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Owl's Guide to the Imprisoned Rainbow Meta

The most common pretender builds among experienced players are "rainbows": physically weak dominion 1 mage chassis with a low new path cost, taken with a wide variety of paths at 3-4 strength with nonincarnate blesses, usually taken imprisoned.

There are certainly many other pretender builds that are strong and viable. This guide doesn't argue that imprisoned rainbows are the best or only option. Instead, it attempts to explain why this sort of build has a large number of strengths and why so many players opt for it.

A Paean to Scales: Why Imprisoned Is Worth It

Taking an imprisoned pretender has many disadvantages: you're missing out on two or three dozen turns of your god being on the map. Suppose your god produces 30 research; even if all you did was sit and research, that's 700-1000 research points. A dormant god will get around two dozen turns to sitesearch, forge, research, or fight before an imprisoned god wakes up; an awake will get three dozen, and can also help expand. Dormant titans especially are often able to pick up gear and singlehandedly win a defensive war in year 2. Since a pretender gets three temple checks per turn, this also translates to a great deal of dominion that an imprisoned god misses out on. Is it worth it?

Often, yes – because *scales are really good*. Imprisoned gives you a 5-scale advantage over dormant and nearly a 9-scale advantage over awake. What does this get you? Imagine that you've got a base income of around 1600 gold, which comes out to 20000/year. Even ignoring their other effects, a point of Order or Productivity is 3% income. 5 scales, then, is 3000 gold/year minimum. These scales also allow you better expansion; while an awake god still generally outstrips scales in expansion, +9 scales goes a long way in letting you afford expansion troops and getting gold to get your infrastructure up.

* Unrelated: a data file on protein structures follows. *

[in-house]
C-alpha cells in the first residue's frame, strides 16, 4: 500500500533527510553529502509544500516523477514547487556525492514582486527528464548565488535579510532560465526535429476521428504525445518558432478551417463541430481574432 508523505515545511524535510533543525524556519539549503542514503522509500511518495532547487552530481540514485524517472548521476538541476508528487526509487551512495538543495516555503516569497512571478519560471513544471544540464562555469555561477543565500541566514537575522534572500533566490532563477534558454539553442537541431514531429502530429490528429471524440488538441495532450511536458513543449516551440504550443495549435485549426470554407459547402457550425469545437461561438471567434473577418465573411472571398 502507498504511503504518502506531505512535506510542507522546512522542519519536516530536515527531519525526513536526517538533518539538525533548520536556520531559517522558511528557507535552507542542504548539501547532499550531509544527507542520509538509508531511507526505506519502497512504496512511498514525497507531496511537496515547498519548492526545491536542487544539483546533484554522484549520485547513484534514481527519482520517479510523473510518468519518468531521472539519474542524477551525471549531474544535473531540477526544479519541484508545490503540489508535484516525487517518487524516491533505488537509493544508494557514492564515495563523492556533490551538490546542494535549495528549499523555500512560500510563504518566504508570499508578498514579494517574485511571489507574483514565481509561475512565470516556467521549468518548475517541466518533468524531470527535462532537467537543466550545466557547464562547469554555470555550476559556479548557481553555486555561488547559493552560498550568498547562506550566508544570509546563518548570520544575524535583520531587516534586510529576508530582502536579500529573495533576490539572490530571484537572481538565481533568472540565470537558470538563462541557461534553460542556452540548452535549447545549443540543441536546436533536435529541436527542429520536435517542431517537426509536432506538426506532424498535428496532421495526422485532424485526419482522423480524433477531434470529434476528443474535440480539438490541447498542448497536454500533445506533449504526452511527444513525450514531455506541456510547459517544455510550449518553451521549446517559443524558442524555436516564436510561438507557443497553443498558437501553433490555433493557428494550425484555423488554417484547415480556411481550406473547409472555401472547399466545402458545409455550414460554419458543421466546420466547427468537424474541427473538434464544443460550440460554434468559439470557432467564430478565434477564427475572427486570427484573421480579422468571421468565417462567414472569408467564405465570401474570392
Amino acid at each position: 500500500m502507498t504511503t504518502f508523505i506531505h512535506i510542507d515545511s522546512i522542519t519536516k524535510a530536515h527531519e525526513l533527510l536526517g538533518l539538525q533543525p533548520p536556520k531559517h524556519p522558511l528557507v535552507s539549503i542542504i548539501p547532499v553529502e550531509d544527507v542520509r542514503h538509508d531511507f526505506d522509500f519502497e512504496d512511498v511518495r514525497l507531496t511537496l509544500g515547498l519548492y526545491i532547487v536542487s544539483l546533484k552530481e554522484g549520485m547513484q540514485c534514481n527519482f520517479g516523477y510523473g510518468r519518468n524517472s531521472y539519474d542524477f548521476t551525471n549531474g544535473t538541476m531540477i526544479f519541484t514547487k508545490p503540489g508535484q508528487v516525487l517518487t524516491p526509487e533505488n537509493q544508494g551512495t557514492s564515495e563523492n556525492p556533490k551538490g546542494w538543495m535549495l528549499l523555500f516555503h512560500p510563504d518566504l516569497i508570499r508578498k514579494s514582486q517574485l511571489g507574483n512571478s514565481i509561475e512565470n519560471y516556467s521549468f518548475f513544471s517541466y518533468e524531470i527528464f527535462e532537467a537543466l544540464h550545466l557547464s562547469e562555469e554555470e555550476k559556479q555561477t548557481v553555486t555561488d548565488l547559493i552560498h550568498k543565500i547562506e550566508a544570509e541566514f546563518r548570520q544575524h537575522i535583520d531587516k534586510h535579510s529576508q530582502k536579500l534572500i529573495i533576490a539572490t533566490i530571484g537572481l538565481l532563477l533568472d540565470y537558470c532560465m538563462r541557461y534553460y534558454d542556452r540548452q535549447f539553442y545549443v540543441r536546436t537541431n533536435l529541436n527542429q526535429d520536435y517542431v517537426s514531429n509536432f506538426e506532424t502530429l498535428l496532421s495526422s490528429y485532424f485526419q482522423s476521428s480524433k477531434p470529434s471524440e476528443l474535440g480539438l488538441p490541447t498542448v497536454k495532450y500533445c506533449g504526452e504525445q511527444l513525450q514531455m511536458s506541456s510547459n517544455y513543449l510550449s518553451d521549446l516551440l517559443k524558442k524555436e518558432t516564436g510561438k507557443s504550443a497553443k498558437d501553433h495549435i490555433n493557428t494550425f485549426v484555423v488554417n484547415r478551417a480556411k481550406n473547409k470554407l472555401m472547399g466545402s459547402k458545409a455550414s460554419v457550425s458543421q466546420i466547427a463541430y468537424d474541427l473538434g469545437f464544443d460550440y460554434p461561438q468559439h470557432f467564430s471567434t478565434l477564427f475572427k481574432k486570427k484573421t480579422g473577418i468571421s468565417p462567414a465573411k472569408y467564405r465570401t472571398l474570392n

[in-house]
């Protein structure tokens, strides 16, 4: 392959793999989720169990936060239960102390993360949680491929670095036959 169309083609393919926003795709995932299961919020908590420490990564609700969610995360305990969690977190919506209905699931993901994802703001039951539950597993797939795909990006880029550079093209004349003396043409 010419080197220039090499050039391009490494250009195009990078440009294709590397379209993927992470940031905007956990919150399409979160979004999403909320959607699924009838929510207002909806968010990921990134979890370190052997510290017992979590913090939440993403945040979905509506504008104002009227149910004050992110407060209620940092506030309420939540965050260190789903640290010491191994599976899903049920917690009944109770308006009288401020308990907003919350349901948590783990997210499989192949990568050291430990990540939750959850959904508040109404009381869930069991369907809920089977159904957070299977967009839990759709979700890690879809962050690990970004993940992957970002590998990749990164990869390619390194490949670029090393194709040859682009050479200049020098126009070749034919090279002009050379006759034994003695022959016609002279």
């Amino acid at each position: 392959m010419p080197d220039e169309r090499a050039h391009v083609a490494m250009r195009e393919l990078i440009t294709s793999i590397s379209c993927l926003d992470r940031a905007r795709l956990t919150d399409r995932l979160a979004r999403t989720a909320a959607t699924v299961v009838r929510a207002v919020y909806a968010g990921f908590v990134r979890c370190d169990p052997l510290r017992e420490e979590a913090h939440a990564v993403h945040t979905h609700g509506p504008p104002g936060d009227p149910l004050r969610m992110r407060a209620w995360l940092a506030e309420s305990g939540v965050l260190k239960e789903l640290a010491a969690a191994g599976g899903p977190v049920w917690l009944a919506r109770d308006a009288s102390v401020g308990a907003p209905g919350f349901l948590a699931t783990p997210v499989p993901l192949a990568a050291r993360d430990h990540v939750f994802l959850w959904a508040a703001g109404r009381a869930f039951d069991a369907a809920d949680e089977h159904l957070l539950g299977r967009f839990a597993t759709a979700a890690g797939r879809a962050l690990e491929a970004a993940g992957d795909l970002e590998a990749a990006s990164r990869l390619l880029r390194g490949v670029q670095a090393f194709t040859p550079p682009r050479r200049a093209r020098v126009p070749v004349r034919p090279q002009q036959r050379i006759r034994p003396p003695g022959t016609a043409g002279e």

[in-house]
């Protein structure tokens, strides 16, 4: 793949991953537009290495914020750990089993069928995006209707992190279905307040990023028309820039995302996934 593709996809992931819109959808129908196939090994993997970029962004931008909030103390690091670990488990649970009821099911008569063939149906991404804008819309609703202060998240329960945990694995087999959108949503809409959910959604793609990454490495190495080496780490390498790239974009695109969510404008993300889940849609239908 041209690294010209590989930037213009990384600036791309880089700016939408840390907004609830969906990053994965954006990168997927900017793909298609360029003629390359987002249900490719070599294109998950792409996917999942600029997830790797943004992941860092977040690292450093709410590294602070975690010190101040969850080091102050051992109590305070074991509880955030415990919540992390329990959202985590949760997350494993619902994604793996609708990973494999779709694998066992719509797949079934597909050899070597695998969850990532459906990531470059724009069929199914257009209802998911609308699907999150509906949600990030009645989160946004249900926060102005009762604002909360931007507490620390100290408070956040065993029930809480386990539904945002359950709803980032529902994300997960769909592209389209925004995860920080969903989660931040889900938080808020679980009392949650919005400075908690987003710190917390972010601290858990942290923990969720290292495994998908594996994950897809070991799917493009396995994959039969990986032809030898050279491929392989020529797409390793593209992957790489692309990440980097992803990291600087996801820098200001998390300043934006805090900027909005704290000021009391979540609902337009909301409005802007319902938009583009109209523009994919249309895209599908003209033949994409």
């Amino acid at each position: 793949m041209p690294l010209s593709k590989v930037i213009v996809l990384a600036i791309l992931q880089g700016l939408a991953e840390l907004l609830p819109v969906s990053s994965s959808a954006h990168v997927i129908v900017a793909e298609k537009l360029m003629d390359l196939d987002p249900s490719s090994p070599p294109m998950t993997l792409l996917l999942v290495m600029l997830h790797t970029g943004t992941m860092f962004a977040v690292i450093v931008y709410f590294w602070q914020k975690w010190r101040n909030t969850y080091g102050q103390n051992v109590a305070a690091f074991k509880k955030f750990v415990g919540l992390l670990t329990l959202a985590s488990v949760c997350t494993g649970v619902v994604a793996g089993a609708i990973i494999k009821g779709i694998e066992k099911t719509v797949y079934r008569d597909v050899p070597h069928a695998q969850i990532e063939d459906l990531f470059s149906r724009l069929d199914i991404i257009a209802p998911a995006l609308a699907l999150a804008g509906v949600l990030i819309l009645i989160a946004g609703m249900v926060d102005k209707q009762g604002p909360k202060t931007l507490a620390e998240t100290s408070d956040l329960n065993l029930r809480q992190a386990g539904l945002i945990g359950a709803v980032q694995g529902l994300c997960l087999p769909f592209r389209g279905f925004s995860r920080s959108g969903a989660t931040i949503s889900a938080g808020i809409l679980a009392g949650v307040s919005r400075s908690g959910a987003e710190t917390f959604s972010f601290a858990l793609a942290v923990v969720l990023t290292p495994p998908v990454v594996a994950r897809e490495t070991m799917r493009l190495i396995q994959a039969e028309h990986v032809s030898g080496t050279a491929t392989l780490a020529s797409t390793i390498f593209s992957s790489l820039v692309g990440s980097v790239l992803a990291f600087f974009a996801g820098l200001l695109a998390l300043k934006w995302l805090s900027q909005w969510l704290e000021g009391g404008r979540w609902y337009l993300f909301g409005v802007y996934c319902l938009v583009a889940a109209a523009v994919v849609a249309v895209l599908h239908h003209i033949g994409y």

A point of Magic improves your research by around 10%; a point of Growth gives decent income now and great income later. And Luck, while swingy, will deliver a steady flow of gems along with other goodies over time (compared to Misfortune, which delivers barbarians you have to clean up). Players often undervalue the benefits from Luck because they are random; over time, though, the steady flow of gems of all types is substantial.

Many of the benefits from Awake and Dormant gods, in contrast, rely on that god having a powerful chassis that can enter combat – either to expand or to fight a war (as with a defender dormant titan). These chassis cost even *more* scales; the cost of an Earth Serpent over an imprisoned rainbow includes both the 350 points for an awake god and the 170 extra points for the Earth Serpent chassis over an awake rainbow. The opportunity cost of an erfsnek is a dozen scales.

Once your imprisoned god wakes up, you keep all the benefits from your better scales, but now have your god online. Sure, it's a squishy human mage, but that's not so bad. The combat value of single powerful units like gods diminishes as the game progresses; it isn't uncommon for single heavy thugs to be able to fight a dragon solo in the mid- and late-game.